As many of you are aware, in the early-mid 80's,DC still had the license to publish the adventures of the venerable Pulp and radio hero the Shadow. Having had less than blockbuster success with the quite faithful (and often quite excellent) 70's O'Neil/Kaluta/Robbins/E.R. Cruz take, it took them a while before they decided to leave the Shadow to the tender mercies of Howard Chaykin, fresh off his triumphs of American: Flagg! and his Blackhawk miniseries. Chaykin, as was (still is, I guess) his wont, decided to update and revamp the whole shooting match, taking the character out of the 30's and plopping him square in the 80's, establishing that Kent Allard, the true identity of the Shadow, retreated from time to time to a mystically advanced city named Shamballa to recharge his batteries, so to speak, and remain young. Also, he deconstructed the supporting cast, aging eternal sidekick Harry Vincent and perpetual love interest Margo Lane, and introduced a whole new group of agents, two of which were his twin sons, natives of Shamballa. A radical and fresh take, for sure. It was successful enough, and certainly controversial at the time, but I suppose Chaykin was keen to move on to other projects (and if I recall correctly started working in Hollywood on TV projects not long after) so when DC announced the ongoing series it was credited to newish writer/editor Andy Helfer, and art would be provided by Bill Sienkewicz, who was a big fan favorite at the time, coming off brilliant stints on Moon Knight, Elektra: Assassin and assorted X-books. What we got was very much a continuation of the setup Chaykin provided; Helfer, right before our eyes, refined a very dry and very sneaky sense of humor that crept throughout the arch events of the first six-issue arc, in which the Shadow encountered a sinister TV Evangelist known as The Light. Sienkewicz turned in some typically inspired graphics for his part, and the opening arc was most likely considered a success by all concerned. Then, Sienkiewicz decided to move on, and #7 was illustrated by the late Marshall Rogers, with inks provided by another relative newcomer, Kyle Baker, an artistic chameleon who could do cartoonish and straightforward, and whose style was so unusual that I don't think the Big Two really knew what to do with him, based on his limited assignments beforehand. Even though the new Shadow seemed to have a lot of buzz, there were still a lot of people carping about how it wasn't faithful to the Pulps and how could you have such jet-black humor can imagine, I guess. The more things change, the more things stay the same. Then, the next issue, #8 (from which the above scans come) saw the debut of a new story arc, entitled "The Seven Deadly Finns", as well as the debut of Kyle Baker on full art duties- and then things really got interesting.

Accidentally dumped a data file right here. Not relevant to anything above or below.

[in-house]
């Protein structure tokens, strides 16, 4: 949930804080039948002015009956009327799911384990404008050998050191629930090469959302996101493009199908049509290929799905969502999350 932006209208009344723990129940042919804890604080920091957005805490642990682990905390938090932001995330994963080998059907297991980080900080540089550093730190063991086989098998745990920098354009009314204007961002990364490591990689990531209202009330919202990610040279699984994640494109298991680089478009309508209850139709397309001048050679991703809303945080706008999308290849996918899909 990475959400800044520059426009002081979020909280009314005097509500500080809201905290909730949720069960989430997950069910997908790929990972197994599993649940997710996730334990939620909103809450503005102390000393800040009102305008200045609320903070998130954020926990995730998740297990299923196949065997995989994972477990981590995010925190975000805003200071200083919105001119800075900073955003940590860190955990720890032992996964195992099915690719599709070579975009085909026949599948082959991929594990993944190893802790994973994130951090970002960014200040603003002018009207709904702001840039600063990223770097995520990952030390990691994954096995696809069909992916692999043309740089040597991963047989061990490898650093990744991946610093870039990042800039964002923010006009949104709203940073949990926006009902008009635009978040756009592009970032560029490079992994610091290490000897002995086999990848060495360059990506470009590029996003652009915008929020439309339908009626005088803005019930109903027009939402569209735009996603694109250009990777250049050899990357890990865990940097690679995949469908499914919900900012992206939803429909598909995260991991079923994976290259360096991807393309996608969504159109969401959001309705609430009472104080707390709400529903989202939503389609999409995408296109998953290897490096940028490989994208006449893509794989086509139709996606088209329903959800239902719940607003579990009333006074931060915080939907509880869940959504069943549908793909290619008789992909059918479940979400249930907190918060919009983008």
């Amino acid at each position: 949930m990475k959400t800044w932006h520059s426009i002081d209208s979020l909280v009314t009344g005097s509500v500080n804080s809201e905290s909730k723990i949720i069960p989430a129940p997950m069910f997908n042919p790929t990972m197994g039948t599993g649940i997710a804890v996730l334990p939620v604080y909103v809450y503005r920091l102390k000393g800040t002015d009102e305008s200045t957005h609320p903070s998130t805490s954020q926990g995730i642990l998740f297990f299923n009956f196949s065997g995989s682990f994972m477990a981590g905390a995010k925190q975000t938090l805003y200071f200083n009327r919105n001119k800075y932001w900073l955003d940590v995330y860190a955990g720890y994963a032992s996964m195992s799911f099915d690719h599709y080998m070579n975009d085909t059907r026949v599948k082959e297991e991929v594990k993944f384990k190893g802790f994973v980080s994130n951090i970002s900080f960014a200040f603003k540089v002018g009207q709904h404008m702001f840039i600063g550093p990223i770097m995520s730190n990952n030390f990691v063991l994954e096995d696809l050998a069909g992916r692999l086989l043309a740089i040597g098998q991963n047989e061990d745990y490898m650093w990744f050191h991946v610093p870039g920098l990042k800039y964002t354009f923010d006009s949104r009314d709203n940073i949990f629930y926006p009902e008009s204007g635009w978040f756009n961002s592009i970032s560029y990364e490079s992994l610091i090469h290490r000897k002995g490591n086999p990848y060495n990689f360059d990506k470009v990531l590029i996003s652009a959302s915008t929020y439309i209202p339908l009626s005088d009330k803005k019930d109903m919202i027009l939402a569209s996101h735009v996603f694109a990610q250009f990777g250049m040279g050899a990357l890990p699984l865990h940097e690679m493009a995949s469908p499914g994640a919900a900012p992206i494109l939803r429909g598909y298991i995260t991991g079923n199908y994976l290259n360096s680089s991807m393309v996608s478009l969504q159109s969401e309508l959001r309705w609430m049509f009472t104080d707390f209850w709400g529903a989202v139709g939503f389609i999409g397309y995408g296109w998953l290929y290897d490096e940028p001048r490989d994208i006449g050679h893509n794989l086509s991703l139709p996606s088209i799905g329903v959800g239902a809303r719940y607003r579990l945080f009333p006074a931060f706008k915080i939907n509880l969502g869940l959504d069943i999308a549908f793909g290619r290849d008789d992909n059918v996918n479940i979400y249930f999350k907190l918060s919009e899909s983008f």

Baker's sly, often deadpan, very symmetrical (note the panel to panel progressions in the pages above, they just flow) work brought out even more of Helfer's whimsically black and barbed sense of humor, and an already out-of-control series took full flight and soared for another dozen issues, until ultimate rights-holders Conde Nast (and this is the conventional-wisdom version of the events; I'm not sure if it's ever really been explained to anyone who cares' satisfaction), seeing how, by issue #18, the boys had killed the Shadow, then decapitated him, and had his head placed on a robotic body (eventually he was to battle old enemy Shiwan Khan, who had had the same procedure)- well, with the eventual Alec Baldwin film on the horizon they decided that maybe their license holders shouldn't be publishing such a bizarre take, and the plug was abruptly pulled, mid-series, and replaced by the faithful-to-the-source, earnestly nostalgic, and deadly dull in the wake of Helfer/Baker The Shadow Strikes!.